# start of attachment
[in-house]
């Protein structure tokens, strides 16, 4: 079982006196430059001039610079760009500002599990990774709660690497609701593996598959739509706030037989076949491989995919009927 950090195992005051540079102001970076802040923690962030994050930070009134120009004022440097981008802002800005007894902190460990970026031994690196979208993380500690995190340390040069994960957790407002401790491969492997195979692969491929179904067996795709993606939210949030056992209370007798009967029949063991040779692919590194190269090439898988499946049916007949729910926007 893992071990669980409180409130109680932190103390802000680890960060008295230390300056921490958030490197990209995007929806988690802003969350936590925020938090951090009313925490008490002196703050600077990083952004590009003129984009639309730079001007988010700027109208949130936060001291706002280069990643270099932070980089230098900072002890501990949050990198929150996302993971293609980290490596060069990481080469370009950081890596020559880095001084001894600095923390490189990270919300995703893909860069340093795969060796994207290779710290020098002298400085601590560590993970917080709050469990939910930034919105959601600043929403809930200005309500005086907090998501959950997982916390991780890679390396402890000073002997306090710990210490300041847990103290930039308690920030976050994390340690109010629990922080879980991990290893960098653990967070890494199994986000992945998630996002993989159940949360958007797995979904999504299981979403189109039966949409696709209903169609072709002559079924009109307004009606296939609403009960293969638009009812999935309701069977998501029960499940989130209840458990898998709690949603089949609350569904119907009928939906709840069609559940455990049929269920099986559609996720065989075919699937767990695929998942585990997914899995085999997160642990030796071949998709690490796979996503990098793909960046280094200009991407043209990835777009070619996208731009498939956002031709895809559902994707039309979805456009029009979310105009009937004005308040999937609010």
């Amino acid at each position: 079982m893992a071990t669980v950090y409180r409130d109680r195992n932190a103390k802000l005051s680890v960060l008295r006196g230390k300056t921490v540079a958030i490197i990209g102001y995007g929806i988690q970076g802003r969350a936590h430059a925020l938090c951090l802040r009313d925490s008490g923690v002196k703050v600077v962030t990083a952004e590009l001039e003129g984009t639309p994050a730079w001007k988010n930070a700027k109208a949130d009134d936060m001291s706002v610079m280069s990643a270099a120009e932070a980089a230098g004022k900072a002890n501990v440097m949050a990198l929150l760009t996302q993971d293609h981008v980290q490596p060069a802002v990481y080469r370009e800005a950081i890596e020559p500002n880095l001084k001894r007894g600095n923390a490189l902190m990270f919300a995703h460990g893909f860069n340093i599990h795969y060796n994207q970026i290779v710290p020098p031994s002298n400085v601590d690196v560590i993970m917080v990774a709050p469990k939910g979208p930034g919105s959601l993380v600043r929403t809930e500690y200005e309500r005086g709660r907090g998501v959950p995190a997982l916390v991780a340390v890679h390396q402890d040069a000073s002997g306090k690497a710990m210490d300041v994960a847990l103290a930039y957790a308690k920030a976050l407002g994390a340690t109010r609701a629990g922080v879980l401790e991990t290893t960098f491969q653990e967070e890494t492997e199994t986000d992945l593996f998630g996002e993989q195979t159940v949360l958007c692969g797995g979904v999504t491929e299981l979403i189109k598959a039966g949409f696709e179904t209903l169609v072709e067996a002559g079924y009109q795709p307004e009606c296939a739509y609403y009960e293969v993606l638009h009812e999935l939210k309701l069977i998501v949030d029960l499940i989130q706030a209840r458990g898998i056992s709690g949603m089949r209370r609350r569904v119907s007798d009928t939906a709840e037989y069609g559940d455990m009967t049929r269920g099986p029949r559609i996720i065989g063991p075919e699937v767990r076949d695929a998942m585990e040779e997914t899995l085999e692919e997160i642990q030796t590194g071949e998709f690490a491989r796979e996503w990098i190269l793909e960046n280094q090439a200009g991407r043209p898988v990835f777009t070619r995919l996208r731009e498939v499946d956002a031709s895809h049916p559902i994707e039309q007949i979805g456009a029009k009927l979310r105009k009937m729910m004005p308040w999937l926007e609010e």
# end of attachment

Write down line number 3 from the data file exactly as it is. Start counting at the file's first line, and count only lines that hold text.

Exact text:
């Amino acid at each position: 079982m893992a071990t669980v950090y409180r409130d109680r195992n932190a103390k802000l005051s680890v960060l008295r006196g230390k300056t921490v540079a958030i490197i990209g102001y995007g929806i988690q970076g802003r969350a936590h430059a925020l938090c951090l802040r009313d925490s008490g923690v002196k703050v600077v962030t990083a952004e590009l001039e003129g984009t639309p994050a730079w001007k988010n930070a700027k109208a949130d009134d936060m001291s706002v610079m280069s990643a270099a120009e932070a980089a230098g004022k900072a002890n501990v440097m949050a990198l929150l760009t996302q993971d293609h981008v980290q490596p060069a802002v990481y080469r370009e800005a950081i890596e020559p500002n880095l001084k001894r007894g600095n923390a490189l902190m990270f919300a995703h460990g893909f860069n340093i599990h795969y060796n994207q970026i290779v710290p020098p031994s002298n400085v601590d690196v560590i993970m917080v990774a709050p469990k939910g979208p930034g919105s959601l993380v600043r929403t809930e500690y200005e309500r005086g709660r907090g998501v959950p995190a997982l916390v991780a340390v890679h390396q402890d040069a000073s002997g306090k690497a710990m210490d300041v994960a847990l103290a930039y957790a308690k920030a976050l407002g994390a340690t109010r609701a629990g922080v879980l401790e991990t290893t960098f491969q653990e967070e890494t492997e199994t986000d992945l593996f998630g996002e993989q195979t159940v949360l958007c692969g797995g979904v999504t491929e299981l979403i189109k598959a039966g949409f696709e179904t209903l169609v072709e067996a002559g079924y009109q795709p307004e009606c296939a739509y609403y009960e293969v993606l638009h009812e999935l939210k309701l069977i998501v949030d029960l499940i989130q706030a209840r458990g898998i056992s709690g949603m089949r209370r609350r569904v119907s007798d009928t939906a709840e037989y069609g559940d455990m009967t049929r269920g099986p029949r559609i996720i065989g063991p075919e699937v767990r076949d695929a998942m585990e040779e997914t899995l085999e692919e997160i642990q030796t590194g071949e998709f690490a491989r796979e996503w990098i190269l793909e960046n280094q090439a200009g991407r043209p898988v990835f777009t070619r995919l996208r731009e498939v499946d956002a031709s895809h049916p559902i994707e039309q007949i979805g456009a029009k009927l979310r105009k009937m729910m004005p308040w999937l926007e609010e």